If you follow me on Twitter, you will see that I recently created a page called “Random Mets Players.” That can be found here. (Sure, this is a shameless plug for my new page, but so what?)
The reason I bring this up is because Mr. Garcia landed himself a spot on the list of random Mets. It just goes to show that he didn’t really have a fruitful big league career.
Garcia debuted with the Mets in ’03 and played for them the next year as well. That was the extent of his career. His best trait, upon looking at his stats, was that he registered a .371 OBP in ’04 over 58 games. But really, Garcia was a replacement level player, and after ’06 after minor league stints with the Indians and Yankees, was out of baseball.
When all was said and done in the majors, he logged 0.2 bWAR. Should have drafted Ryan Howard instead. *ducks*
Round 16: Joe Hietpas, C/P
Ah yes, the ever potent Joe Hietpas. Kidding.
Hietpas cracked the majors at the end of 2004 and played in one game for the Mets. He did not get an at-bat, he came in as a defensive replacement behind the dish on Oct. 3 against the Montreal Expos.
This game is actually notable for two reasons: It was the Expos last ever game before they relocated to Washington and became the Nationals, and two, I was actually there, and I have no recollection of seeing Hietpas play.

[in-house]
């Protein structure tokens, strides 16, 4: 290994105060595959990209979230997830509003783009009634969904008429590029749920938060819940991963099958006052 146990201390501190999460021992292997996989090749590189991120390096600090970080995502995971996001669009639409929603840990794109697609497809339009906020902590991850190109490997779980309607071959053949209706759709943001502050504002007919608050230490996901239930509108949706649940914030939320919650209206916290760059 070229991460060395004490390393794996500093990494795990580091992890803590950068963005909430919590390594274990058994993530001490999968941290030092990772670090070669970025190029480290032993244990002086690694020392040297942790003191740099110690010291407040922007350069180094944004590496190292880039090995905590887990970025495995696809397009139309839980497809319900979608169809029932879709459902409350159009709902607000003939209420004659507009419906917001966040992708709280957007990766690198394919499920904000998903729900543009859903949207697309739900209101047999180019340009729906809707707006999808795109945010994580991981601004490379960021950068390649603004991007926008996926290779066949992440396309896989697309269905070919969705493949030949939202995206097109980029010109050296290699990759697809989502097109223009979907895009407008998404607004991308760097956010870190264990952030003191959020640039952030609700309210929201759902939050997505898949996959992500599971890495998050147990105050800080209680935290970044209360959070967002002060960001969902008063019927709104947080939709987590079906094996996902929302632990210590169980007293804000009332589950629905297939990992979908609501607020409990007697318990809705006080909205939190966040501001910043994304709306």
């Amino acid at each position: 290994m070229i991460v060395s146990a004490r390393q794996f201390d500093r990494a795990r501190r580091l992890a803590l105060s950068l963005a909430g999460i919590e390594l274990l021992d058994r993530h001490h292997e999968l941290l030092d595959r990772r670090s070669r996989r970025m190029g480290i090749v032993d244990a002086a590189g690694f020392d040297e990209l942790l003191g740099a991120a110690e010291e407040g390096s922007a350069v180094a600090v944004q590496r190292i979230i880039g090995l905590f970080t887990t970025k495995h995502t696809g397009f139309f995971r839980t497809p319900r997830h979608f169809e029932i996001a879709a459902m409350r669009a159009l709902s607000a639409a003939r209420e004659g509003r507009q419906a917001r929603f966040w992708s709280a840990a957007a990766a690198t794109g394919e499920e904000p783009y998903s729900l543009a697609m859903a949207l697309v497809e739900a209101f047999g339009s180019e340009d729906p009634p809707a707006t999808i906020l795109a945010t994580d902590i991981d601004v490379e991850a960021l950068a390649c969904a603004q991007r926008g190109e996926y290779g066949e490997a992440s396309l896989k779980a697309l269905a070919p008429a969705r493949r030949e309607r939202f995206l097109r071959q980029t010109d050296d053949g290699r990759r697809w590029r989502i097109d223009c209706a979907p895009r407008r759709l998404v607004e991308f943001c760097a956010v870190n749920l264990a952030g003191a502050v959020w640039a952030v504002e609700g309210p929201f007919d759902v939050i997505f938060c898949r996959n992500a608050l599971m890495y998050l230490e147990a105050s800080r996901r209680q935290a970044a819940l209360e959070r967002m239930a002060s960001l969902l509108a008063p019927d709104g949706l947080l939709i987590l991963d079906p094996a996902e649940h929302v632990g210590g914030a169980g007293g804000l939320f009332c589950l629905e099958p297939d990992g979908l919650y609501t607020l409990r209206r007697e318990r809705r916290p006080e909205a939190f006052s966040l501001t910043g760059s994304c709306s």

Anyway, Hietpas later transitioned to a pitcher in the minor leagues after 2004, and stuck around in the Mets org until 2008 before ending his pro career.
Upon writing this article, I found out that Hietpas is now a real estate lawyer in Missouri and is no longer involved in baseball.
Round 44: Randy Wells, RHP
With one of their later selections, the Mets selected Wells out of Southwestern Illinois College. However, he decided to go back to school and re-entered the draft in 2002.
In ’02, he was selected by the Cubs in the 38th round of the draft and chose to sign with them.
Wells debuted in 2008 with the Toronto Blue Jays after being taken in that year’s Rule 5 draft. However, he was shortly returned back to Chicago, where he’d spend the rest of his career.
Wells primarily started for the Cubs over his five years with the team, highlighted by a 2009 campaign where he went 12-10 with a 3.02 ERA in 27 starts.
He retired after the 2013 season and ended his career with a 7.5 bWAR (Still better than Heilman, eh?)
If you’re interested, some other notable players selected that year were:
- J.J. Hardy, 2nd round, 56th overall by the Milwaukee Brewers
- Dan Haren, 2nd round, 72nd overall by the St. Louis Cardinals
- Ricky Nolasco, 4th round, 108th overall by the Chicago Cubs
- C.J. Wilson, 5th round, 141st overall by the Texas Rangers
- Kevin Youkilis, 8th round, 243rd overall by the Boston Red Sox
- Dan Uggla, 11th round, 338th overall by the Arizona Diamondbacks
- Jonny Gomes, 18th round, 529th overall by the Tampa Bay Devil Rays
And a few others. Here’s the Wikipedia link if you’re inclined to check it out.
Stay tuned for next time where we will look back at the 2002 draft. Cheers!